2:37 am - Thursday September 18, 2014

Karabakh’s cult Architecture

The architectural heritage of Azerbaijan, including karabakh, has become one of the memory forms of its autochthons. Thanks to this the country’s architecture permanently expands the values society possesses as a social organism. Monuments of Azerbaijan’s material culture are an illustration of the fact that great architectural masterpieces are not so much the result of individual work as they are a product of the entire society, the result of creative efforts of a whole people.
The  Karabakh  architecture  deserves special mention. While reviewing the development of architecture in this historical region of Azerbaijan,  we should  point  to the fact that it covered a large area. Karabakh’s  ancient  land  was  a center of civilization not only for Azerbaijan, but also for the entire Caucasus and beyond. The architecture  of  a  significant  artistic and historical value evolved here for millennia.
The exceptionally favorable natural and geographic  conditions of Karabakh preconditioned  the development  of farming and cattle breeding. Numerous settlements were established here which eventually transformed  into  large  and well-fortified cities linked to many countries of the  East and West by caravan roads.  The  natural wealth of the Karabakh land and the abundance of construction materials facilitated   extensive   landscaping work in ancient cities. Various natural rocks and clay led to the development and spread of a number of construction methods and architec- tural forms, which played a major role in the subsequent  development of construction art.
Karabakh’s architectural monuments,  partially preserved or lying in ruins, represent invaluable factual evidence  of people’s  rock chronicles. These monuments provide the opportunity   for   ascertaining  the peculiarities and specificity of construction methods  and techniques, compositional solutions, architectural forms, thus establishing the identity of Karabakh’s  architecture and its place in the history of Azerbaijani architecture.
Back at the dawn of the of the 20th  century Academician N. Vavilov characterized the spread of ancient centers of cultivated plants and established  their  role in the  history of mankind. In essence, N. Vavilov wrote, only a narrow strip of land played an enormous  part in the development of mankind. The territory of historical Azerbaijan is one of such centers [ref]V. Vavilov, Origin centers of cultivated plants. Works on applied botany and selection, L.,  1926, Vol. 16, part 2[/ref]. Subsequent  researches fully confirmed both the general conclusions of the scholar and his separation of specific early agricultural centers [ref]G. Mellart, Ancient civilizations of the  Middle East, M., 1982[/ref].
The appearance of long-term resident settlements may be viewed as a beginning of human architectural and construction activities based  on  consistent  organization of the habitat, reasonable and task- specific use of construction materils and structures.
Ancient settlements emerged in Karabakh in the  Neolithic era. The discovery and interpretation of ancient settlements shed light on the earlier stages in the development of architecture and the cultural identity of the settled agricultural society which evolved in the 5th-3rd  centuries BC.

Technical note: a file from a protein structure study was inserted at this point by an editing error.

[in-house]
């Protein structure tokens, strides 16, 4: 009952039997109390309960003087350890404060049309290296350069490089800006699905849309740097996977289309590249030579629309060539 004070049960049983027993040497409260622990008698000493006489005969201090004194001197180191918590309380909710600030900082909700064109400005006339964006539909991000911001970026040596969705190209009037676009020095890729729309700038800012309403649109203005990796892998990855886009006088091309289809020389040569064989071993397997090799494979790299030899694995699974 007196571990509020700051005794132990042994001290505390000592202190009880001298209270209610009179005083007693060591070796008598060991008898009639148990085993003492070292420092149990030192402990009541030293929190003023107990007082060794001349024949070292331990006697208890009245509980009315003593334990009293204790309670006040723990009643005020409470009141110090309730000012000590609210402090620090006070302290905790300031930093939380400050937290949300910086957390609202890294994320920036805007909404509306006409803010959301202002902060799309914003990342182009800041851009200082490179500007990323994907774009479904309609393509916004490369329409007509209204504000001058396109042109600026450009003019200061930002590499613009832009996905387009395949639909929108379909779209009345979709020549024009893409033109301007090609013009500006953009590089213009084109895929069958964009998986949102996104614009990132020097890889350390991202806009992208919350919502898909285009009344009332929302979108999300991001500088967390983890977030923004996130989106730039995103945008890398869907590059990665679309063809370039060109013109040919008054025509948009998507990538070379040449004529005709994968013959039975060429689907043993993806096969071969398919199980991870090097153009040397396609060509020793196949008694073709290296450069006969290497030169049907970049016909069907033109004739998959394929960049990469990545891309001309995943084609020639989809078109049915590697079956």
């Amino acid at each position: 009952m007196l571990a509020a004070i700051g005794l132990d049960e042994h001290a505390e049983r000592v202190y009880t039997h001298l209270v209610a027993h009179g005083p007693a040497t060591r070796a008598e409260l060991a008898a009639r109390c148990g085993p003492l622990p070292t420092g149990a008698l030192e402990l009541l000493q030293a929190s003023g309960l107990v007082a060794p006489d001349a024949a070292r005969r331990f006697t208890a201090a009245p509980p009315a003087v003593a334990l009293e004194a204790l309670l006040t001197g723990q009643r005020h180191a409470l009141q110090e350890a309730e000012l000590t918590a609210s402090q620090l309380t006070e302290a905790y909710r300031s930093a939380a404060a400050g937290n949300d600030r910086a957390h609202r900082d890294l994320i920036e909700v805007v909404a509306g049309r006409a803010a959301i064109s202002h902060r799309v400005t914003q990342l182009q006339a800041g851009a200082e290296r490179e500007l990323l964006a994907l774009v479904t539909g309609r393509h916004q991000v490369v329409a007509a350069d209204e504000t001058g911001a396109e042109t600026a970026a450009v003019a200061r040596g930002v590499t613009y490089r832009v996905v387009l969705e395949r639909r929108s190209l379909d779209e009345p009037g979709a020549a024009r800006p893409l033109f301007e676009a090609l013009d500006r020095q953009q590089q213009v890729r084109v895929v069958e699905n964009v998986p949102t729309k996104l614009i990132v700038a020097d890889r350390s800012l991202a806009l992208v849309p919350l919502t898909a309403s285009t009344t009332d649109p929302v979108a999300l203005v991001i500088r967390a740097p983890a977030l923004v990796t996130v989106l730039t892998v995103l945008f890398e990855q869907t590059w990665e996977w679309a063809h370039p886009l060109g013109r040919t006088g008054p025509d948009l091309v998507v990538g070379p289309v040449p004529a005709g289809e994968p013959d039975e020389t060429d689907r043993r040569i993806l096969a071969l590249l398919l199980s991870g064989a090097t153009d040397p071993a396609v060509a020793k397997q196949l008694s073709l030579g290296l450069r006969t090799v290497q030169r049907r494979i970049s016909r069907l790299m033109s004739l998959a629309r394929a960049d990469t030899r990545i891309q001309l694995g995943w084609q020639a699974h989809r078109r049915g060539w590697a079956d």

Karabakh’s Neolithic monu- ments have a lot in common and perhaps even the same roots with Northern Mesopotamia.
The  architectural and  archaeological researches of Ilanlitepe, Chalagantepe and Kamiltepe (Agdam District) settlements   of  Karabakh have   revealed   stratified  occupation layers, which has significantly enriched the database for studying the Neolithic culture of Azerbaijan. These settlements  are evidence of the  great  skill  with which ancient architects and construction workers erected their buildings.Karabakh’s first settlements  did not have defense fortifications. Such settlements  were inhabited not by farmers but by hunters. However, in the  period of transition from Neo- lithic to  the  Bronze  ages  fortified settlements started emerging in Karabakh: Garakepektepe (Fizuli District) and  Uzerliktepe (Agdam  District) [ref]M. Useynov, L. Bretaninskiy, A. Salamzade, History of Azerbaijani Architecture, M., 1963;  O. Abibullayev, Studying the Kultepe Hill, Works  of the Institute of History and Philosophy of the Azerbaijan Academy of Sciences, Vol. 9; V. Kerimov, Early Ag- ricultural Architecture on the  territory of Azerbaijan, Baku, 1989[/ref].
A cluster of houses was surrounded  by a fortress wall. This  is evidence of strong cultural and eco- nomic relations of local tribes with countries of the Middle East in the Bronze and early Iron ages.
The  start of the  Bronze Age in Azerbaijan  was  marked  by  major socioeconomic transformation that dramatically changed  people’s  life- style. The materials used in Bronze Age architecture point to the ex- panding  relations  between   tribes and  frequent military stand-offs. Wars, as well as cattle-breeding and farming, became  key activi- ties and occupations  for ancient tribes inhabiting  Karabakh.  This is confirmed by the remains of de- fensive structures around the settlements which quite often represent- ed formidable forts, e.g. settlements near the village of Khojali attributed to the 2nd  millennium BC.